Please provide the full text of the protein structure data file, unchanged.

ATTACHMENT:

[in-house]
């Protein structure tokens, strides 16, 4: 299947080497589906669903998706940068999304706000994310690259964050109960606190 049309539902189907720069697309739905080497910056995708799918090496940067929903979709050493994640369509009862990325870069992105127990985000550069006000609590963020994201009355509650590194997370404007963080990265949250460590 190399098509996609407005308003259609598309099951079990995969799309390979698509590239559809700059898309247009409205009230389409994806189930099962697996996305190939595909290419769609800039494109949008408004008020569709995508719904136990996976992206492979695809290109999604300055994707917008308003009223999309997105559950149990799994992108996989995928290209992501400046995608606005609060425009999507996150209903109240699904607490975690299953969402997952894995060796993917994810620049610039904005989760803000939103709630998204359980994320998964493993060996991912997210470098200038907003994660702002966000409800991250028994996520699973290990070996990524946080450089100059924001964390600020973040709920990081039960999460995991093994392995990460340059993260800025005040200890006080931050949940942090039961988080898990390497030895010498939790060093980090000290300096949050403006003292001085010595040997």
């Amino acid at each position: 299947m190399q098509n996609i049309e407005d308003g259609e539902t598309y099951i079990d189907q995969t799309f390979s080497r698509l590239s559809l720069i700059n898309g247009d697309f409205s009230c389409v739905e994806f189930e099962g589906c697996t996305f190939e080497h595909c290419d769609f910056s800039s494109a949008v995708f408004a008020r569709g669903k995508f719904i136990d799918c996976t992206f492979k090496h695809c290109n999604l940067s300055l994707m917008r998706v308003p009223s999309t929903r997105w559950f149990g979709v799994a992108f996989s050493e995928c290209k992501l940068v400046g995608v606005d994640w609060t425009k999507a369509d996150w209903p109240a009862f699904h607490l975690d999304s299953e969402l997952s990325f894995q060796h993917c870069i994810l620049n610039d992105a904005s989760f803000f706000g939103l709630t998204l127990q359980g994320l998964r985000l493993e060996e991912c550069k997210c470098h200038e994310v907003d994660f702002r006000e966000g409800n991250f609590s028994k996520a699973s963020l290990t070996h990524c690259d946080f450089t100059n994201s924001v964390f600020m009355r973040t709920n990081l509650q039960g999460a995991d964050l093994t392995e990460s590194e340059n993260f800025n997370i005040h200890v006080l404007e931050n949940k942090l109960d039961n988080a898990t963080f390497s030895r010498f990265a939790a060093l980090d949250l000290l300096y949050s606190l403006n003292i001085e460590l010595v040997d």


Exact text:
[in-house]
């Protein structure tokens, strides 16, 4: 299947080497589906669903998706940068999304706000994310690259964050109960606190 049309539902189907720069697309739905080497910056995708799918090496940067929903979709050493994640369509009862990325870069992105127990985000550069006000609590963020994201009355509650590194997370404007963080990265949250460590 190399098509996609407005308003259609598309099951079990995969799309390979698509590239559809700059898309247009409205009230389409994806189930099962697996996305190939595909290419769609800039494109949008408004008020569709995508719904136990996976992206492979695809290109999604300055994707917008308003009223999309997105559950149990799994992108996989995928290209992501400046995608606005609060425009999507996150209903109240699904607490975690299953969402997952894995060796993917994810620049610039904005989760803000939103709630998204359980994320998964493993060996991912997210470098200038907003994660702002966000409800991250028994996520699973290990070996990524946080450089100059924001964390600020973040709920990081039960999460995991093994392995990460340059993260800025005040200890006080931050949940942090039961988080898990390497030895010498939790060093980090000290300096949050403006003292001085010595040997």
């Amino acid at each position: 299947m190399q098509n996609i049309e407005d308003g259609e539902t598309y099951i079990d189907q995969t799309f390979s080497r698509l590239s559809l720069i700059n898309g247009d697309f409205s009230c389409v739905e994806f189930e099962g589906c697996t996305f190939e080497h595909c290419d769609f910056s800039s494109a949008v995708f408004a008020r569709g669903k995508f719904i136990d799918c996976t992206f492979k090496h695809c290109n999604l940067s300055l994707m917008r998706v308003p009223s999309t929903r997105w559950f149990g979709v799994a992108f996989s050493e995928c290209k992501l940068v400046g995608v606005d994640w609060t425009k999507a369509d996150w209903p109240a009862f699904h607490l975690d999304s299953e969402l997952s990325f894995q060796h993917c870069i994810l620049n610039d992105a904005s989760f803000f706000g939103l709630t998204l127990q359980g994320l998964r985000l493993e060996e991912c550069k997210c470098h200038e994310v907003d994660f702002r006000e966000g409800n991250f609590s028994k996520a699973s963020l290990t070996h990524c690259d946080f450089t100059n994201s924001v964390f600020m009355r973040t709920n990081l509650q039960g999460a995991d964050l093994t392995e990460s590194e340059n993260f800025n997370i005040h200890v006080l404007e931050n949940k942090l109960d039961n988080a898990t963080f390497s030895r010498f990265a939790a060093l980090d949250l000290l300096y949050s606190l403006n003292i001085e460590l010595v040997d």